A central problem for Saudi Arabia’s economic diversification plans is that, in an oil-dependent economy, the machine-oriented petrochemical industry does not create many job opportunities.[1]Vision 2030 places great emphasis on the private sector as a major source of future employment for Saudi youth,[2] yet empirical research highlights that a large percentage of young nationals still prefer public sector employment, especially “jobs for life,” over private sector work. In laying the groundwork for robust and sustainable growth in the future, the government faces a conundrum: how to wean young nationals away from seeking public sector employment while simultaneously increasing confidence and trust in private sector opportunities.

Gulf Monitor | Mark C.Thompson | Employment Saudi Arabia

 A great deal of recent international media attention has focused on social change in Saudi Arabia, the rapid expansion of the entertainment sector being one example. However, this “bread and circuses” aspect of recent Vision 2030 developments cannot mask the kingdom’s most pressing structural problem: providing viable employment for Saudi nationals. After all, these new “entertainment opportunities” are often too expensive for unemployed young Saudis.

Indeed, empirical research conducted with young Saudi nationals affirms that they identify (un)employment as the kingdom’s most pressing issue.[3]Hence, one of the primary goals of Vision 2030 is to reduce the unemployment ratio of its citizens from the 2016 figure of 11.6% to 7% in 2030.

But this could prove problematic, as the unemployment rate has remained stubbornly around 12% since 2012. If we take 2019 as an example: the unemployment rate nudged downwards from 12.5% in the first quarter, to 12.3% in the second, and 12% in the third.[4]The data, provided by the General Authority for Statistics,[5]found that the number of Saudi nationals working in both the public and private sectors had increased, while the unemployment rate for both men and women – especially young women – had dropped. Nonetheless, there remained a large discrepancy between proportion of Saudi men in work compared to women during 2019. Saudi female unemployment stood at 30.8% while the male unemployment rate was just 5.8%.[6]

Another concern for the government, given Vision 2030’s promotion of the private sector, is the rate at which the sector is losing jobs on an annual basis. Not only were 2.8% fewer Saudis employed by private firms at the end of 2019 compared to the previous year, but the number of foreign workers was also down 8.5%.[7]This was due to the increase in expat visa dependent fees as well as increased Saudization quotas in certain sectors resulting in many expatriate workers being phased out, for example in the mobile phone industry.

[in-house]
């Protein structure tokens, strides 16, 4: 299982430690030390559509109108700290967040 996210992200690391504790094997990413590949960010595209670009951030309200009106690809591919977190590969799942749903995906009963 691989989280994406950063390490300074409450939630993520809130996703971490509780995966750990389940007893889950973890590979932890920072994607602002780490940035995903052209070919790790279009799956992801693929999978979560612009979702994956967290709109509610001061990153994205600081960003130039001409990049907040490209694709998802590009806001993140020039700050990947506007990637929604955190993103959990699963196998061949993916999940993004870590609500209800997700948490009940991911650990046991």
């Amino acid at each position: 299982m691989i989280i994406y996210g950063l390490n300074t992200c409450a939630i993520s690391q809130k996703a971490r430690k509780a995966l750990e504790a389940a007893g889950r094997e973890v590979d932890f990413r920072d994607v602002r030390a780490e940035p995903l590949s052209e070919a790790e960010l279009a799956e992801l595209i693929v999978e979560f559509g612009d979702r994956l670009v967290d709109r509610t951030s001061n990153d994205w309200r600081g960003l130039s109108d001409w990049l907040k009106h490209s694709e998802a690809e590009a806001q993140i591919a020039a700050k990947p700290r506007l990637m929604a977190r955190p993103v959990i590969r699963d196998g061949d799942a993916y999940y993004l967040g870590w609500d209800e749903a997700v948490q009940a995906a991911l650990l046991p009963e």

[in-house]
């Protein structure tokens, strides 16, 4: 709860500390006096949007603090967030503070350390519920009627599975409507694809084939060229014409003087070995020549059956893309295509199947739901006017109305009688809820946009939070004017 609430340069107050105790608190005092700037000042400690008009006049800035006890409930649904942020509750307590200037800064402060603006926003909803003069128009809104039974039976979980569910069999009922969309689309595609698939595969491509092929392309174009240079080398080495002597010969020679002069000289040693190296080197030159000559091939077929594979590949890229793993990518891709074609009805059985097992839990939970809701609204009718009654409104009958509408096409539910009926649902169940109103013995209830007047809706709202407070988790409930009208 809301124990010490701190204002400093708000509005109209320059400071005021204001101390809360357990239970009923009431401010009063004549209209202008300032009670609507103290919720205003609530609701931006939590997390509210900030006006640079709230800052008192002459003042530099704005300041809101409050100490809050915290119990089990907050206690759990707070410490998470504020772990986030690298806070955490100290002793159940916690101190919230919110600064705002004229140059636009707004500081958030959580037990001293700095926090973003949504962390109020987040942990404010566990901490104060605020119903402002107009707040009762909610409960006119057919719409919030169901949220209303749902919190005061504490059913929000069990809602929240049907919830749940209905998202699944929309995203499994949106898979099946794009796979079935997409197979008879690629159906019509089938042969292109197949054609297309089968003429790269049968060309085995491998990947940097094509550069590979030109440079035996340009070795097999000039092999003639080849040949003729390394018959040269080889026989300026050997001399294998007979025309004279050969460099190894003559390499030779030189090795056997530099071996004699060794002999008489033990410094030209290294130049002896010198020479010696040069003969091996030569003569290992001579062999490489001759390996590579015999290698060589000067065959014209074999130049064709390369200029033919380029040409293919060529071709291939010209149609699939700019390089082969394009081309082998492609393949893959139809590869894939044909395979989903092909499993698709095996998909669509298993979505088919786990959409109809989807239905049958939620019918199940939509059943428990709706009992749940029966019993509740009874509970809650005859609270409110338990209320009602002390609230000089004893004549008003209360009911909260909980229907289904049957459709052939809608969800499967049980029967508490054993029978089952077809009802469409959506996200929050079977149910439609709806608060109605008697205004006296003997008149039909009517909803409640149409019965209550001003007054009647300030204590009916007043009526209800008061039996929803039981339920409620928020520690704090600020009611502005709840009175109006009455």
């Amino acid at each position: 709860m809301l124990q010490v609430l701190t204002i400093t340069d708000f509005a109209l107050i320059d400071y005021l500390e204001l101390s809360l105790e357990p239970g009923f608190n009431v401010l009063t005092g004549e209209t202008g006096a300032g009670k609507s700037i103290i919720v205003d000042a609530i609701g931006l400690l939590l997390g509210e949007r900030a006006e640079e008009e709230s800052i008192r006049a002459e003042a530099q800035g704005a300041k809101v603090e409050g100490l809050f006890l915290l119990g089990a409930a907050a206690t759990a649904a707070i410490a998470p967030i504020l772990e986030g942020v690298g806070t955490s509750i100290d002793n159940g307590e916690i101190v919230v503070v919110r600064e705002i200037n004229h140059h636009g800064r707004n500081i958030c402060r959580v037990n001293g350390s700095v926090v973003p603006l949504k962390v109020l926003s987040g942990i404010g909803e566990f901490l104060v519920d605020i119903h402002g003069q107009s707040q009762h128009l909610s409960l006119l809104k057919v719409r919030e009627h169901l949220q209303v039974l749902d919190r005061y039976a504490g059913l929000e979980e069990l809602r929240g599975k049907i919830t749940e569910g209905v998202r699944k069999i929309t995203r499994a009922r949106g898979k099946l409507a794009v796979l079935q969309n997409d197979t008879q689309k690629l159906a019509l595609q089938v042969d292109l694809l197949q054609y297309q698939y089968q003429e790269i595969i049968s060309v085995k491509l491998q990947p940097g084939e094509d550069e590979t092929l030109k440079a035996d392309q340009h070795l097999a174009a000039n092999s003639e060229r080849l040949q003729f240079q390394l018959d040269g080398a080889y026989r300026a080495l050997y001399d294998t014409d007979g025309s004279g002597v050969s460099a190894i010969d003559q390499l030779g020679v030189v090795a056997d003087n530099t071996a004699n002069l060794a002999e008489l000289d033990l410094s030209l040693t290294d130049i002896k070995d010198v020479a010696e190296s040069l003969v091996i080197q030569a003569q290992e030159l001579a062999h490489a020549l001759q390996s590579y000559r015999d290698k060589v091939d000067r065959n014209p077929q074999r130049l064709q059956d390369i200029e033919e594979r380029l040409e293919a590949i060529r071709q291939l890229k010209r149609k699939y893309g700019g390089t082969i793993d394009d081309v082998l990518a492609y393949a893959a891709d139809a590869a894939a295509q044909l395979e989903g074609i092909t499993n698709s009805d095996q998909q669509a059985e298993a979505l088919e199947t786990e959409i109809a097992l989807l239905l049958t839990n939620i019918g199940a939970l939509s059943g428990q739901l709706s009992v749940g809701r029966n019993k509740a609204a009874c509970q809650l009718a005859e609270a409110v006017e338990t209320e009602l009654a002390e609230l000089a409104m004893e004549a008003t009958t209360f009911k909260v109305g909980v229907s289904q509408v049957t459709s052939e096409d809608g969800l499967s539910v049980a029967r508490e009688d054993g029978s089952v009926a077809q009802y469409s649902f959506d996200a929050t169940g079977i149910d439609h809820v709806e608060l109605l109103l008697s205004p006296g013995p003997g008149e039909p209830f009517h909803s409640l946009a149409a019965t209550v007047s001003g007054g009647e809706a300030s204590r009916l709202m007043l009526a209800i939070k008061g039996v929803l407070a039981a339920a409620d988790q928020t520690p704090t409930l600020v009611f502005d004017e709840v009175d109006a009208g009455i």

In fact, despite Vision 2030’s emphasis of the private sector, the public sector continues to account for about two-thirds of all employment of nationals – a dramatically higher share than the 10-20% in most other countries.


Public sector employment still wins out over private

Although there are job opportunities available for Saudis in the private sector, a large percentage of nationals continue to think that private sector employers offer unattractive salaries and longer working hours.[8]

Extensive empirical research on this topic found that the majority of young Saudis surveyed who preferred a public sector job to private employment cited higher job security as the main determinant, as there was a “guarantee” of not getting fired or losing a job for unspecified reasons. This fear is compounded by the contentious Article 77 of the Labor Law, as many private sector companies are perceived to have misused this article to fire Saudi employees arbitrarily, i.e.without giving valid reasons.[9]

In fact, some young nationals consider job security as more important than salary (even if it is relatively low). Additionally, young Saudis sometimes shy away from working far from their families or hometowns, hence, the favourable location of public sector employment is also deemed an important factor when finding a job.[10]


Changing mentalities key 

The problem of unemployment among nationals can only be addressed effectively if there is a transformation in the mentality of young people.